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The dunes sagebrush lizard is one of the most imperiled lizards in the United States, restricted to small segments of New Mexico and Texas. This area is also significant for energy development—oil, gas, and wind—that threatens the lizard’s habitat. Despite the rarity and threats, the U.S. Fish and Wildlife Service (FWS) declined to list the species under the Endangered Species Act in 2012. That decision was based partly on a voluntary conservation plan for the species finalized just months earlier between FWS and the Texas Comptroller of Public Accounts. Under the plan, participants agree to avoid and minimize certain activities that harm the lizard and to restore its habitat. Historically, the primary threat has been habitat loss from energy development. In the last few months, however, sand mining has emerged as a threat to the lizard—one that could overshadow all other threats.
Since its inception, the plan has faced issues with its implementation. Many aspects of the plan are shielded from public review, including information on the location of enrolled properties, the name of participants, and the exact conservation measures a participant promises to carry out. Moreover, surface and mineral rights can be enrolled separately, so it is possible for enrolled areas to still be disturbed by other owners who lease those areas. As a result, the public has difficulty holding plan participants accountable and ensuring the lizard is protected under the plan. Another problem arose in 2013, when we used satellite images to uncover unauthorized and unreported oil and gas development under the plan. And in 2016, the comptroller fired the organization tasked with implementing the plan, because the organization failed to perform any of the habitat restoration work it agreed to do in 2013 and 2014. As of September 2016, 2,378 acres of the lizard’s 248,686 acres of habitat and surrounding buffers had been disturbed under the plan. Of this disturbance, 54 percent (1,287 acres) occurred in areas that were not enrolled in the plan and another 32 percent (776 acres) occurred in enrolled areas by entities that were not participants in the plan.
Sand mines can be even more disruptive than oil and gas development, removing very large swaths of habitat. In West Texas, they have appeared suddenly and can expand quickly. In August 2017, we used satellite images to detect nine sand mining operations in or adjacent to lizard habitat in Texas. These operations provide sand for hydraulic fracking in the region. Neither FWS nor the comptroller anticipated this threat in 2012, so it was never addressed in the Texas plan nor in the decision to decline listing the lizard. The mines broke ground earlier this year and, according to our satellite image analysis, have already disturbed 292 acres of lizard habitat and surrounding buffers. Based on lease data, the mines could eventually disturb or destroy over 23,000 acres (9.5 percent) of the lizard’s habitat and buffer in Texas.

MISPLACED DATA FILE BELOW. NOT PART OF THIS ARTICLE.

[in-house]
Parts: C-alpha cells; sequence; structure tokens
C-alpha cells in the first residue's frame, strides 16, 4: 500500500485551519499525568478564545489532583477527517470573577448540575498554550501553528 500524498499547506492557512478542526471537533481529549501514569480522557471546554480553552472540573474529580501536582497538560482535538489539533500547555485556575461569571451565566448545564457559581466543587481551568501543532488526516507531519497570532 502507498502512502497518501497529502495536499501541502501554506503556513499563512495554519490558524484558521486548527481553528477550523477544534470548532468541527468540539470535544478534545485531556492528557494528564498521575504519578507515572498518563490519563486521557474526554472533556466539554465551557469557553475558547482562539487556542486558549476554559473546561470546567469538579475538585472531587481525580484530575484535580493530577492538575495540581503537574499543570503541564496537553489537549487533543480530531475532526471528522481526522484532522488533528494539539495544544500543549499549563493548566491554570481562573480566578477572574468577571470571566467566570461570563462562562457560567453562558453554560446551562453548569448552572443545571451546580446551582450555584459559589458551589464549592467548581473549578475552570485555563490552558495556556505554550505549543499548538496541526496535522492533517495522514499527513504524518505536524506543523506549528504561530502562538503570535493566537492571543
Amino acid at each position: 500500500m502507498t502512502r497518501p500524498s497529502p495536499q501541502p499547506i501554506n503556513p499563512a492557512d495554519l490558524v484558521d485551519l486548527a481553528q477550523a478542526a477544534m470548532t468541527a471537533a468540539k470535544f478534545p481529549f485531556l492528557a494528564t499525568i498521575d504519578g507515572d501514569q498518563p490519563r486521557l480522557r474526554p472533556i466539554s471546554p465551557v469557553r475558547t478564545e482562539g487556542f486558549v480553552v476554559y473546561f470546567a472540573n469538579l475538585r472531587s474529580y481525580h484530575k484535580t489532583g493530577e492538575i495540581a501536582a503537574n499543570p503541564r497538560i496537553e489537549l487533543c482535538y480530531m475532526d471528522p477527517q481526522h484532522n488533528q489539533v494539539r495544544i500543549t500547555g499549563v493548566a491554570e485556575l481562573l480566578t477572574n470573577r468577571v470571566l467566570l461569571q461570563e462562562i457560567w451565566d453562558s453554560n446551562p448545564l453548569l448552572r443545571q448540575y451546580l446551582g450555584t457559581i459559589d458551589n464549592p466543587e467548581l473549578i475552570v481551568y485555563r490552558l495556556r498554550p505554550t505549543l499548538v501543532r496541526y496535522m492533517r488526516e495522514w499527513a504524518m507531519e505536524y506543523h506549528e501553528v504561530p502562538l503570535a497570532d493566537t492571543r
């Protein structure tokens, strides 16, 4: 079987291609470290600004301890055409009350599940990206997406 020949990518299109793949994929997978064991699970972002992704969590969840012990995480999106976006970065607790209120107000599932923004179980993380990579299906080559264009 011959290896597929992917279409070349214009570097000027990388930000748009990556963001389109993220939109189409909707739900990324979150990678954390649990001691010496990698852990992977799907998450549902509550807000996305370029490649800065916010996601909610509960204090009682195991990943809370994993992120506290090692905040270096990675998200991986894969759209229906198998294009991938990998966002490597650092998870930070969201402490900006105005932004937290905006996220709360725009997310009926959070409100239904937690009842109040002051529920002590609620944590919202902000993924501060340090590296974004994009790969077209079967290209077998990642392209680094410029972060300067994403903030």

The Texas Comptroller’s Office has asked all the sand mining companies to voluntarily avoid or minimize their impacts on lizard habitat and has had some success. Two companies, Vista Sand and Black Mountain, have modified their plans to avoid lizard habitat and surrounding buffers. But some other companies have not cooperated. Hi-Crush and Atlas Sand Company, for example, own leases that cover 11 percent (6,742 acres) of the highest quality lizard habitat in Texas. As of September 2017, neither company has agreed to modify its operations. Further, we estimate that Fairmount Santrol has already excavated 18 acres of some of the best habitat for the species—we do not know to what extent its operations could expand. Without significant changes to the proposed footprint of these and other mines, lizard populations in Texas could be significantly harmed and listing under the ESA could follow.
At Defenders’ Center for Conservation Innovation, we are using satellite images to track the footprint of all sand mines within or adjacent to lizard habitat. To see monthly images of the sand mines to date, follow the link below to our interactive story map.View Story Map Method Summary
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